Climate Bill Compromise Better for Ethanol

Farm state lawmakers led by Rep. Collin Peterson (D-MN) have reached a compromise with Democratic leadership in the House on the so-called climate change bill that makes it more palatable to agriculture and biofuels interests.

collin petersonPart of the agreement includes allowing USDA to have oversight for agricultural carbon offset programs instead of EPA. “The climate change bill will include a strong agriculture offset program run by the U.S. Department of Agriculture that will allow farmers, ranchers, and forestland owners to participate fully in a market-based carbon offset program,” said Peterson. “This agreement also addresses concerns about international indirect land use provisions that unfairly restricted U.S. biofuels producers and exempts agriculture and forestry from the definition of a capped sector.”

The compromise over indirect land use issue was that bill sponsor Henry Waxman (D-CA) will ask the EPA to commission a study of indirect costs and that any method of counting those costs should be agreed to by both USDA and EPA.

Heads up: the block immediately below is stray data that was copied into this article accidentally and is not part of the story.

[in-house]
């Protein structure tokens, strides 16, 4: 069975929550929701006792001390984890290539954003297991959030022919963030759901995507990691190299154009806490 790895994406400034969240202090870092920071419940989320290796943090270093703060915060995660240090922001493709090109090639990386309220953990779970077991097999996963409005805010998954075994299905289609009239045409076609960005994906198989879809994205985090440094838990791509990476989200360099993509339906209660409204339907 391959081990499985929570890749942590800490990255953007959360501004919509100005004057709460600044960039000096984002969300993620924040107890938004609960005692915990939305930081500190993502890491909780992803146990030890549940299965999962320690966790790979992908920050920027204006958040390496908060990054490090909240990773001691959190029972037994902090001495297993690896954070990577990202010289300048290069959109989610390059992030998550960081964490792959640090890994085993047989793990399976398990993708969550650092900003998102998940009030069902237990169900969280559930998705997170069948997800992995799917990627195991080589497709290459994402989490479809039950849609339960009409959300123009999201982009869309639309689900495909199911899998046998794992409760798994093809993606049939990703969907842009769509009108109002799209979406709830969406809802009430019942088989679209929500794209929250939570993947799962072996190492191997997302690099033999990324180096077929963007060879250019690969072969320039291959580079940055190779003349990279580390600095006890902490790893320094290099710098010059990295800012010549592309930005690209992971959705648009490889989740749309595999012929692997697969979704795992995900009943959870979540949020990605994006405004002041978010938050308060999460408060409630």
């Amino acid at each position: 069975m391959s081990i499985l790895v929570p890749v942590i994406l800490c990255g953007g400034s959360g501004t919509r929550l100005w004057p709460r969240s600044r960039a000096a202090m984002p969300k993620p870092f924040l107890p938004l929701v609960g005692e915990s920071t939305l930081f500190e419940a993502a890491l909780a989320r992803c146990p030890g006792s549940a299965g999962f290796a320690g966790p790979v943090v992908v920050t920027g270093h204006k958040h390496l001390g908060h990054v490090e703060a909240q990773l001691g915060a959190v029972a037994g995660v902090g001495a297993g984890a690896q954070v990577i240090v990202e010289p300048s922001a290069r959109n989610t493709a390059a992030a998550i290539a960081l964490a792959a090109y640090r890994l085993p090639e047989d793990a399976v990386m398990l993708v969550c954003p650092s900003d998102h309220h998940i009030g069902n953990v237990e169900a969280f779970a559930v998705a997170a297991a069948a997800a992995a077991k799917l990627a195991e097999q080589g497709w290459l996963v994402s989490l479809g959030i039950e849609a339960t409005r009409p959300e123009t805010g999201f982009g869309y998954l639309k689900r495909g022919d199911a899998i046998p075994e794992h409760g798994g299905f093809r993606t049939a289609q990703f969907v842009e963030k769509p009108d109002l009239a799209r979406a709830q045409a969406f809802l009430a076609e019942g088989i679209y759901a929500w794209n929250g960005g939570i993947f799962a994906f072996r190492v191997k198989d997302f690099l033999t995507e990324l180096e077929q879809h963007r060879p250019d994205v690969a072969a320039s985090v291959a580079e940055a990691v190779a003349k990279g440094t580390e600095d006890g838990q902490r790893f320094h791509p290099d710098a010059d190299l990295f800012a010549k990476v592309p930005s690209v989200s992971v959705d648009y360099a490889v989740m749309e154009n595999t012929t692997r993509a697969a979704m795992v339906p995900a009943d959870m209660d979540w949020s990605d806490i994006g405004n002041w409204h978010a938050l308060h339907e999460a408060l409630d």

Tom Buis, CEO of Growth Energy, was pleased that Peterson and Waxman were able to reach a compromise on the issue. “We believe that additional study of the issue of indirect land use change will further demonstrate that these provisions should never have been a part of the 2007 energy law to begin with,” Buis said in a statement. “This is a good first step in a longer process, including full review by the House and Senate.”

The American Clean Energy and Security Act is expected to come up for a vote on Friday and President Obama encouraged passage during his press conference yesterday. “It is legislation that will finally spark a clean energy transformation that will reduce our dependence on foreign oil and confront the carbon pollution that threatens our planet,” Obama said.

Energy Secretary on Ethanol in Iowa

During a visit to Des Moines Monday, Secretary of Energy Steven Chu gave some hope to ethanol supporters hoping that the federal government will approve a waiver that would allow up to 15 percent ethanol blends for standard vehicles.

iowa chu culver“I don’t want to prejudge what they’re going to find, but if the existing automobile fleet can handle 15 percent, I would say let’s make that a target and go to 15 percent,” Chu said. “This is very important for decreasing our oil independence.”

Chu was in Des Moines Monday to announce more than $16 million in American Recovery and Reinvestment Act funding for energy efficiency and renewable energy projects in Iowa during a news conference with Governor Chet Culver.